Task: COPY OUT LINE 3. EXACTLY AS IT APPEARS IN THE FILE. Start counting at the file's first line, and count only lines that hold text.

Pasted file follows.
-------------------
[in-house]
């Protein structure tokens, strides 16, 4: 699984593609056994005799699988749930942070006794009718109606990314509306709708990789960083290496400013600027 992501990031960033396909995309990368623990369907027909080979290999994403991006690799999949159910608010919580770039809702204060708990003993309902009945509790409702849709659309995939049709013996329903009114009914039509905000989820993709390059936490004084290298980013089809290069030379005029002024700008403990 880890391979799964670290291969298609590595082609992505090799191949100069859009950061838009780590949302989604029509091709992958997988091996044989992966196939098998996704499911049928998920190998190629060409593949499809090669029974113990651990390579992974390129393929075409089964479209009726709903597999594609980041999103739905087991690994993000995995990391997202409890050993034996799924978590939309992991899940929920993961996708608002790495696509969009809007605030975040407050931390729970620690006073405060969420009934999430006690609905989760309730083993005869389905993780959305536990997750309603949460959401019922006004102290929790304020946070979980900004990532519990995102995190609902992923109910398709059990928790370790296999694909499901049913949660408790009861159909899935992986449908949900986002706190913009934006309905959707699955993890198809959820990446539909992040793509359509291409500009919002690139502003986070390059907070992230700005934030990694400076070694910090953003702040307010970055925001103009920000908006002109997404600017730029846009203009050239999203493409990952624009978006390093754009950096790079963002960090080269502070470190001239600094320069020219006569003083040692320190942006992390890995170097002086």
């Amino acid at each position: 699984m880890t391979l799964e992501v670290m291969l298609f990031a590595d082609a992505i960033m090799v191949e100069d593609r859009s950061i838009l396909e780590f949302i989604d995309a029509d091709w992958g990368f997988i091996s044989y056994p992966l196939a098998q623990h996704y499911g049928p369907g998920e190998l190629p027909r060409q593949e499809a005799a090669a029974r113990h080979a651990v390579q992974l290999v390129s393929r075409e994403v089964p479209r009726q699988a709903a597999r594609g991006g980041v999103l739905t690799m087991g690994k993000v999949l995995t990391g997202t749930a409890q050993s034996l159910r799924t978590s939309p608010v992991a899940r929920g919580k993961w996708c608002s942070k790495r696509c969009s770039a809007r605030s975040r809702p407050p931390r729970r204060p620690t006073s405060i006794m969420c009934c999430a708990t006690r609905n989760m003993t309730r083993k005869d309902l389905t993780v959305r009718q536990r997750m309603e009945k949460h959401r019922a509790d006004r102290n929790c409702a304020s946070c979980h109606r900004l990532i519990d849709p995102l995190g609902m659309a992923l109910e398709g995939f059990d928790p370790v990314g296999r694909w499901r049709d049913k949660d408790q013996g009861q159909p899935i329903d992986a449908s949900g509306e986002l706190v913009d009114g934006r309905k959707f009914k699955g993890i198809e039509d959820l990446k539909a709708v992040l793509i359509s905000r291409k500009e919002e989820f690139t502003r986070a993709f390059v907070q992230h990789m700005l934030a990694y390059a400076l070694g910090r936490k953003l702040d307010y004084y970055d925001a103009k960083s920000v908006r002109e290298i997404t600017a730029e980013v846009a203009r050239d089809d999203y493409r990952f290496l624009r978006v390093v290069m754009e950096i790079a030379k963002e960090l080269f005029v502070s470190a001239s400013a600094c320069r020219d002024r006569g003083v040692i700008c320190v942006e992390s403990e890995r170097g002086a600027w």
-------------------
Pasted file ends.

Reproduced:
């Amino acid at each position: 699984m880890t391979l799964e992501v670290m291969l298609f990031a590595d082609a992505i960033m090799v191949e100069d593609r859009s950061i838009l396909e780590f949302i989604d995309a029509d091709w992958g990368f997988i091996s044989y056994p992966l196939a098998q623990h996704y499911g049928p369907g998920e190998l190629p027909r060409q593949e499809a005799a090669a029974r113990h080979a651990v390579q992974l290999v390129s393929r075409e994403v089964p479209r009726q699988a709903a597999r594609g991006g980041v999103l739905t690799m087991g690994k993000v999949l995995t990391g997202t749930a409890q050993s034996l159910r799924t978590s939309p608010v992991a899940r929920g919580k993961w996708c608002s942070k790495r696509c969009s770039a809007r605030s975040r809702p407050p931390r729970r204060p620690t006073s405060i006794m969420c009934c999430a708990t006690r609905n989760m003993t309730r083993k005869d309902l389905t993780v959305r009718q536990r997750m309603e009945k949460h959401r019922a509790d006004r102290n929790c409702a304020s946070c979980h109606r900004l990532i519990d849709p995102l995190g609902m659309a992923l109910e398709g995939f059990d928790p370790v990314g296999r694909w499901r049709d049913k949660d408790q013996g009861q159909p899935i329903d992986a449908s949900g509306e986002l706190v913009d009114g934006r309905k959707f009914k699955g993890i198809e039509d959820l990446k539909a709708v992040l793509i359509s905000r291409k500009e919002e989820f690139t502003r986070a993709f390059v907070q992230h990789m700005l934030a990694y390059a400076l070694g910090r936490k953003l702040d307010y004084y970055d925001a103009k960083s920000v908006r002109e290298i997404t600017a730029e980013v846009a203009r050239d089809d999203y493409r990952f290496l624009r978006v390093v290069m754009e950096i790079a030379k963002e960090l080269f005029v502070s470190a001239s400013a600094c320069r020219d002024r006569g003083v040692i700008c320190v942006e992390s403990e890995r170097g002086a600027w």